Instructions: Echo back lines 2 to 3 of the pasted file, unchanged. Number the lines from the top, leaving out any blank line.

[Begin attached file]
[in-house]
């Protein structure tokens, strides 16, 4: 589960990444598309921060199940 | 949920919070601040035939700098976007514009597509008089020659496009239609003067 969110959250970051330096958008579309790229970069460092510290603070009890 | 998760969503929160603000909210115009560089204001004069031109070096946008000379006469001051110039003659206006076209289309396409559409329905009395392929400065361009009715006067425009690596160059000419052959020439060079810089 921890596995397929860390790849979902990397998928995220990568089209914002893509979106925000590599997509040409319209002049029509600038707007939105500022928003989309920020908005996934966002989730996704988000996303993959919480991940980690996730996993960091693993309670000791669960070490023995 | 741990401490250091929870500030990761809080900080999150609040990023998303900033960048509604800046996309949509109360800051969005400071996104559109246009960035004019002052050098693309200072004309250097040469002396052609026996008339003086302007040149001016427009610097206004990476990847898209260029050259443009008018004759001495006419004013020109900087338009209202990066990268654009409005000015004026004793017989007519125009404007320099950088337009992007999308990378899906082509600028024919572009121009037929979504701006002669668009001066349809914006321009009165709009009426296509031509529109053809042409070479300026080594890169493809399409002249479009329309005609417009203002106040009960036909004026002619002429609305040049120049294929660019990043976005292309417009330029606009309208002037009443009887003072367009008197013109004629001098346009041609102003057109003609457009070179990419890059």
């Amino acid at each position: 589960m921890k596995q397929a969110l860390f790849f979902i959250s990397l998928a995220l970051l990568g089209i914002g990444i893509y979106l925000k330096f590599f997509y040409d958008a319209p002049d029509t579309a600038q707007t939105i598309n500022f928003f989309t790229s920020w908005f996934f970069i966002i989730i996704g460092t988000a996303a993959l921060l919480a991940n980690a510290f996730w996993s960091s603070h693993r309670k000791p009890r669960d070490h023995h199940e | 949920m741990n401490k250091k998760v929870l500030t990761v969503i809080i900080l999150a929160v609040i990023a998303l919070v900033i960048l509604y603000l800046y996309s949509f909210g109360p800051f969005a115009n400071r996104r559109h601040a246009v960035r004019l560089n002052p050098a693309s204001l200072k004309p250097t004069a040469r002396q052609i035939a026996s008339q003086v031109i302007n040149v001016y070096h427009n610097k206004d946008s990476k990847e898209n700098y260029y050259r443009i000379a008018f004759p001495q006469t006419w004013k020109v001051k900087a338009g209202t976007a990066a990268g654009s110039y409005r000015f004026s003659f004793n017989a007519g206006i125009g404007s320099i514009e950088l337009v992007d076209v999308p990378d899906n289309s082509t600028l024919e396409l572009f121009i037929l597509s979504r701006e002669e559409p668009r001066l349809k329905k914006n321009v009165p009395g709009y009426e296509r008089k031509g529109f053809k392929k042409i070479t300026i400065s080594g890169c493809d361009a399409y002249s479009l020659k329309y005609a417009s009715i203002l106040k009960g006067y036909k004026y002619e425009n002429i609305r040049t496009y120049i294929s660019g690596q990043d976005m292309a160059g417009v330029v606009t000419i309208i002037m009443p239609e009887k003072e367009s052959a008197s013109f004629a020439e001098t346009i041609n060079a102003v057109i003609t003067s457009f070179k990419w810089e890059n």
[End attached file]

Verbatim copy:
């Protein structure tokens, strides 16, 4: 589960990444598309921060199940 | 949920919070601040035939700098976007514009597509008089020659496009239609003067 969110959250970051330096958008579309790229970069460092510290603070009890 | 998760969503929160603000909210115009560089204001004069031109070096946008000379006469001051110039003659206006076209289309396409559409329905009395392929400065361009009715006067425009690596160059000419052959020439060079810089 921890596995397929860390790849979902990397998928995220990568089209914002893509979106925000590599997509040409319209002049029509600038707007939105500022928003989309920020908005996934966002989730996704988000996303993959919480991940980690996730996993960091693993309670000791669960070490023995 | 741990401490250091929870500030990761809080900080999150609040990023998303900033960048509604800046996309949509109360800051969005400071996104559109246009960035004019002052050098693309200072004309250097040469002396052609026996008339003086302007040149001016427009610097206004990476990847898209260029050259443009008018004759001495006419004013020109900087338009209202990066990268654009409005000015004026004793017989007519125009404007320099950088337009992007999308990378899906082509600028024919572009121009037929979504701006002669668009001066349809914006321009009165709009009426296509031509529109053809042409070479300026080594890169493809399409002249479009329309005609417009203002106040009960036909004026002619002429609305040049120049294929660019990043976005292309417009330029606009309208002037009443009887003072367009008197013109004629001098346009041609102003057109003609457009070179990419890059």
């Amino acid at each position: 589960m921890k596995q397929a969110l860390f790849f979902i959250s990397l998928a995220l970051l990568g089209i914002g990444i893509y979106l925000k330096f590599f997509y040409d958008a319209p002049d029509t579309a600038q707007t939105i598309n500022f928003f989309t790229s920020w908005f996934f970069i966002i989730i996704g460092t988000a996303a993959l921060l919480a991940n980690a510290f996730w996993s960091s603070h693993r309670k000791p009890r669960d070490h023995h199940e | 949920m741990n401490k250091k998760v929870l500030t990761v969503i809080i900080l999150a929160v609040i990023a998303l919070v900033i960048l509604y603000l800046y996309s949509f909210g109360p800051f969005a115009n400071r996104r559109h601040a246009v960035r004019l560089n002052p050098a693309s204001l200072k004309p250097t004069a040469r002396q052609i035939a026996s008339q003086v031109i302007n040149v001016y070096h427009n610097k206004d946008s990476k990847e898209n700098y260029y050259r443009i000379a008018f004759p001495q006469t006419w004013k020109v001051k900087a338009g209202t976007a990066a990268g654009s110039y409005r000015f004026s003659f004793n017989a007519g206006i125009g404007s320099i514009e950088l337009v992007d076209v999308p990378d899906n289309s082509t600028l024919e396409l572009f121009i037929l597509s979504r701006e002669e559409p668009r001066l349809k329905k914006n321009v009165p009395g709009y009426e296509r008089k031509g529109f053809k392929k042409i070479t300026i400065s080594g890169c493809d361009a399409y002249s479009l020659k329309y005609a417009s009715i203002l106040k009960g006067y036909k004026y002619e425009n002429i609305r040049t496009y120049i294929s660019g690596q990043d976005m292309a160059g417009v330029v606009t000419i309208i002037m009443p239609e009887k003072e367009s052959a008197s013109f004629a020439e001098t346009i041609n060079a102003v057109i003609t003067s457009f070179k990419w810089e890059n």